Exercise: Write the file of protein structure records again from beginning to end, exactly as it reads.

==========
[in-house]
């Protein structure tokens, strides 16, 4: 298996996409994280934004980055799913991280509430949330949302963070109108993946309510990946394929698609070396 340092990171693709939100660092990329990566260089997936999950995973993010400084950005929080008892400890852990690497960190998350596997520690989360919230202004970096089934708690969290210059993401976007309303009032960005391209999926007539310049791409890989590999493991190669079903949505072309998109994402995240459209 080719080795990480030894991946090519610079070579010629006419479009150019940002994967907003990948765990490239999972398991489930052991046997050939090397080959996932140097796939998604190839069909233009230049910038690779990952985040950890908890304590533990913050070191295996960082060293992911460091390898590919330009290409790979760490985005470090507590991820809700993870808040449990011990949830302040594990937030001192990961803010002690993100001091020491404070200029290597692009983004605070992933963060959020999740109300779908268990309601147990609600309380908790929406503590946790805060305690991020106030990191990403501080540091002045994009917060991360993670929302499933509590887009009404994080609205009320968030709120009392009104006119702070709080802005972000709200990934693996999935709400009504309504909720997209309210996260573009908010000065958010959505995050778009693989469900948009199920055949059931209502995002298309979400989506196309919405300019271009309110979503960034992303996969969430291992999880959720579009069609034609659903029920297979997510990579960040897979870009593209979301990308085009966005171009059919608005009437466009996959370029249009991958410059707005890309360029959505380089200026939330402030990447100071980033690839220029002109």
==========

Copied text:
[in-house]
């Protein structure tokens, strides 16, 4: 298996996409994280934004980055799913991280509430949330949302963070109108993946309510990946394929698609070396 340092990171693709939100660092990329990566260089997936999950995973993010400084950005929080008892400890852990690497960190998350596997520690989360919230202004970096089934708690969290210059993401976007309303009032960005391209999926007539310049791409890989590999493991190669079903949505072309998109994402995240459209 080719080795990480030894991946090519610079070579010629006419479009150019940002994967907003990948765990490239999972398991489930052991046997050939090397080959996932140097796939998604190839069909233009230049910038690779990952985040950890908890304590533990913050070191295996960082060293992911460091390898590919330009290409790979760490985005470090507590991820809700993870808040449990011990949830302040594990937030001192990961803010002690993100001091020491404070200029290597692009983004605070992933963060959020999740109300779908268990309601147990609600309380908790929406503590946790805060305690991020106030990191990403501080540091002045994009917060991360993670929302499933509590887009009404994080609205009320968030709120009392009104006119702070709080802005972000709200990934693996999935709400009504309504909720997209309210996260573009908010000065958010959505995050778009693989469900948009199920055949059931209502995002298309979400989506196309919405300019271009309110979503960034992303996969969430291992999880959720579009069609034609659903029920297979997510990579960040897979870009593209979301990308085009966005171009059919608005009437466009996959370029249009991958410059707005890309360029959505380089200026939330402030990447100071980033690839220029002109």